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How Consumers Behave at the Pump
Nearly 40 million Americans fill up their vehicles every day. How they drive, consider gas prices and determine whether they go inside the store has a profound impact on convenience stores.

By NACS Published: 3/1/2017

Tags: Consumers; Pay at the Pump


​Nearly 40 million Americans fill up their vehicles every day. How they drive, consider gas prices and determine whether to shop inside a convenience store for food, snacks and beverages has a profound impact on the retail channel that sells 80% of the fuel purchased in the United States. Let’s look at some of the broad characteristics of how consumers buy gas and examine how convenience retailers can keep them coming back.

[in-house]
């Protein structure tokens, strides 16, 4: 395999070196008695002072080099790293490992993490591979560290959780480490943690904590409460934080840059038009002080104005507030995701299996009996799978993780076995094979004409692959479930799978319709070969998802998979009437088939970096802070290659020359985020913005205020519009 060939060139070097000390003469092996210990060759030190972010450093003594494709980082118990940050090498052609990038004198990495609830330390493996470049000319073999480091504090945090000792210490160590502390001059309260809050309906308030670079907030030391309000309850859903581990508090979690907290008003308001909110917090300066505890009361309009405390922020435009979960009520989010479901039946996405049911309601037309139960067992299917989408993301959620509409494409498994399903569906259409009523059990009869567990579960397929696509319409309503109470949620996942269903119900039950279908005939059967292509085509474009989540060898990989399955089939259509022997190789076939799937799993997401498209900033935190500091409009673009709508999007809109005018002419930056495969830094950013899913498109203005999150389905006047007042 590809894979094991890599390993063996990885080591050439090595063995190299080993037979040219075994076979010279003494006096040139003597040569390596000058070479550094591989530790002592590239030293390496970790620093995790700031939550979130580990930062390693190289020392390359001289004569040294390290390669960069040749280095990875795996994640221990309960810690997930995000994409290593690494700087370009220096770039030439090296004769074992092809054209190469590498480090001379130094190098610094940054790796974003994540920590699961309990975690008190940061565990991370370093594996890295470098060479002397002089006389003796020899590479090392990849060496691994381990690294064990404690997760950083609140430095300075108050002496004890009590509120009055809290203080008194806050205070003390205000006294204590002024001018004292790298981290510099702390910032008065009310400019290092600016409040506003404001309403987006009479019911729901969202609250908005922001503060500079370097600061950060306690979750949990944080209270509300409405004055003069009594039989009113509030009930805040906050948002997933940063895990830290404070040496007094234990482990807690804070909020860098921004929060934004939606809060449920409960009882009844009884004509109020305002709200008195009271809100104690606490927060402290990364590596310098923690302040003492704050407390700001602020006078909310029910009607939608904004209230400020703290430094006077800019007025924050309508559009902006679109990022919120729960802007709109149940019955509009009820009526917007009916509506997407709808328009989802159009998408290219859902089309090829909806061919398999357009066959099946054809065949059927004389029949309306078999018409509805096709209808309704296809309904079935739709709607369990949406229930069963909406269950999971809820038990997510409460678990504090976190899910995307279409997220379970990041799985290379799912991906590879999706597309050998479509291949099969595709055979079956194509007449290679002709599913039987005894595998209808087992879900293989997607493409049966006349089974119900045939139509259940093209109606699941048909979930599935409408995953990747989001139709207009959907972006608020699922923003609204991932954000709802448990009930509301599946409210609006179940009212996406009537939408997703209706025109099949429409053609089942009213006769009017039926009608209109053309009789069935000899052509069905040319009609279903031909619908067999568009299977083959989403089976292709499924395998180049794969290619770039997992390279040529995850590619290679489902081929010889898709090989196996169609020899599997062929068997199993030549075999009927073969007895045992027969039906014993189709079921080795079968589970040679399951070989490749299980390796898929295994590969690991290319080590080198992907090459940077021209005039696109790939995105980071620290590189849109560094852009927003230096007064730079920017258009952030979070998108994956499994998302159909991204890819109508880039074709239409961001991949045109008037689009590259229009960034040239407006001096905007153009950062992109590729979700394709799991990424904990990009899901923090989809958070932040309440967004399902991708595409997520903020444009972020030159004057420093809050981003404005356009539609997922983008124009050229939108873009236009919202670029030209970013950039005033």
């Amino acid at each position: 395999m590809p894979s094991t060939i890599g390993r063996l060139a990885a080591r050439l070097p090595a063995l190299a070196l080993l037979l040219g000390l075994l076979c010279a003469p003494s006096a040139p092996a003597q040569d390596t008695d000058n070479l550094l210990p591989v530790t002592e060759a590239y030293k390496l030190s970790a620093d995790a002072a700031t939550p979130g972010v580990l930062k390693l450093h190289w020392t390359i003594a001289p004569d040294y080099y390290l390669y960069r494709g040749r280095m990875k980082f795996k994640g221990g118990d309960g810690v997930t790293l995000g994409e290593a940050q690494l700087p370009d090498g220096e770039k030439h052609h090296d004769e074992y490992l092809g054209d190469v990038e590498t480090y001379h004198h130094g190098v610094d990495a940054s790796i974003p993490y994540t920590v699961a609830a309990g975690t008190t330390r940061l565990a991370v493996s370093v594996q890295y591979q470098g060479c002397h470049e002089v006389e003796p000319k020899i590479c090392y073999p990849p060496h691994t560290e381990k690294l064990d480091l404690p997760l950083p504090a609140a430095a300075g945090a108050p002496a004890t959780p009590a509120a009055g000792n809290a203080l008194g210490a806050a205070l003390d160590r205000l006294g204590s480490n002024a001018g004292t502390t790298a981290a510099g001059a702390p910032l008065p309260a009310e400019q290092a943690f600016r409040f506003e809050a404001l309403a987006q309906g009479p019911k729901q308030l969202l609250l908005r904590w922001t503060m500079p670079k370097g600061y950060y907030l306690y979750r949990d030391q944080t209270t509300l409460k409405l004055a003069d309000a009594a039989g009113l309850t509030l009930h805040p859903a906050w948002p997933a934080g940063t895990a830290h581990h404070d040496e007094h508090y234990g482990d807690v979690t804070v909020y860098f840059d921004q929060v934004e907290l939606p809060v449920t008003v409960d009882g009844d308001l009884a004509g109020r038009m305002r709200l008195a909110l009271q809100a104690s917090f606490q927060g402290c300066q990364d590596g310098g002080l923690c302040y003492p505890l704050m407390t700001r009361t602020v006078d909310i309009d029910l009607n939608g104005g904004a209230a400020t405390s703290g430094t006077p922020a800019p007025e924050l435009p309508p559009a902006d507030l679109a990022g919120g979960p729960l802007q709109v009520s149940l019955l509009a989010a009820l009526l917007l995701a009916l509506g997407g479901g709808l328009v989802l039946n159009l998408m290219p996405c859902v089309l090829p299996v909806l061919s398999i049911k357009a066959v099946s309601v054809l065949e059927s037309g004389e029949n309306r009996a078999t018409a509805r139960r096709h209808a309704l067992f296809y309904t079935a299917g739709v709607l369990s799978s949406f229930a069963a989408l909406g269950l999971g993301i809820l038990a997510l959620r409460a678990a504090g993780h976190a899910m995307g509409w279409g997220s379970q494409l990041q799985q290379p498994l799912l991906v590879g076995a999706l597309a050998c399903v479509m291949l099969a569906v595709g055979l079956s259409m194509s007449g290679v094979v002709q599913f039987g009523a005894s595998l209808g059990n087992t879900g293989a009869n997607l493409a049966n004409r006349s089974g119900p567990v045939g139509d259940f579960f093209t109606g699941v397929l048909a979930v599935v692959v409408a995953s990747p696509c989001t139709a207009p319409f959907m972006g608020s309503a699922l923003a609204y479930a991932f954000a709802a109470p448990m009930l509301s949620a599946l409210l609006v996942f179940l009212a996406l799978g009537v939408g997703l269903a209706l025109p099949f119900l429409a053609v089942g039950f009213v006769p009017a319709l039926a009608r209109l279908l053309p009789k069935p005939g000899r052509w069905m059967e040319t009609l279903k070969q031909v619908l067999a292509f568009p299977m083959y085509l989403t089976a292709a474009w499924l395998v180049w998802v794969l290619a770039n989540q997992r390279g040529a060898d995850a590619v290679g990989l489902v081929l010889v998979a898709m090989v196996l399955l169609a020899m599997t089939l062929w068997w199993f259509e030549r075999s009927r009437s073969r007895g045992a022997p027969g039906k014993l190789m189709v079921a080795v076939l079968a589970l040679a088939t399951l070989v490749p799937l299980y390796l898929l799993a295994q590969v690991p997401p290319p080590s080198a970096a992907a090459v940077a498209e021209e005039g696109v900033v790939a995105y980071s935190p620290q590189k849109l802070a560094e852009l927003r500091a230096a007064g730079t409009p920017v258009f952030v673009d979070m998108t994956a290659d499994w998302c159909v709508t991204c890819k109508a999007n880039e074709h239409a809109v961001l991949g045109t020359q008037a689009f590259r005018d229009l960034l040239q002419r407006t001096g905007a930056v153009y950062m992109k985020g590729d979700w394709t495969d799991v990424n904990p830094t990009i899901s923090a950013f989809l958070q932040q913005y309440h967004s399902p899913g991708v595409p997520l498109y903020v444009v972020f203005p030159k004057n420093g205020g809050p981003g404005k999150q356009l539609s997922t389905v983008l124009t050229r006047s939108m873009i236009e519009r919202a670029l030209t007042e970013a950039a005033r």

In particular, we examine:

  • Consumer behavior at the pump
  • What retailers can do to change consumer behavior
  • Overall driving habits

NACS has surveyed consumers about their perceptions related to gas prices since 2007 and has conducted monthly consumer sentiment surveys since 2013. NACS commissioned Penn, Schoen and Berland Associates LLC to conduct 1,114 online interviews with adult Americans on January 3-6, 2017. The margin of error for the entire sample is +/- 2.95% at the 95% confidence interval and higher for subgroups. Below are the questions and overall responses.

Consumer Behavior at the Pump
Understanding how consumers feel about gasoline prices can help convenience retailers execute their marketing strategies. It’s also important to determine how consumers buy gas, which reveals some interesting variations.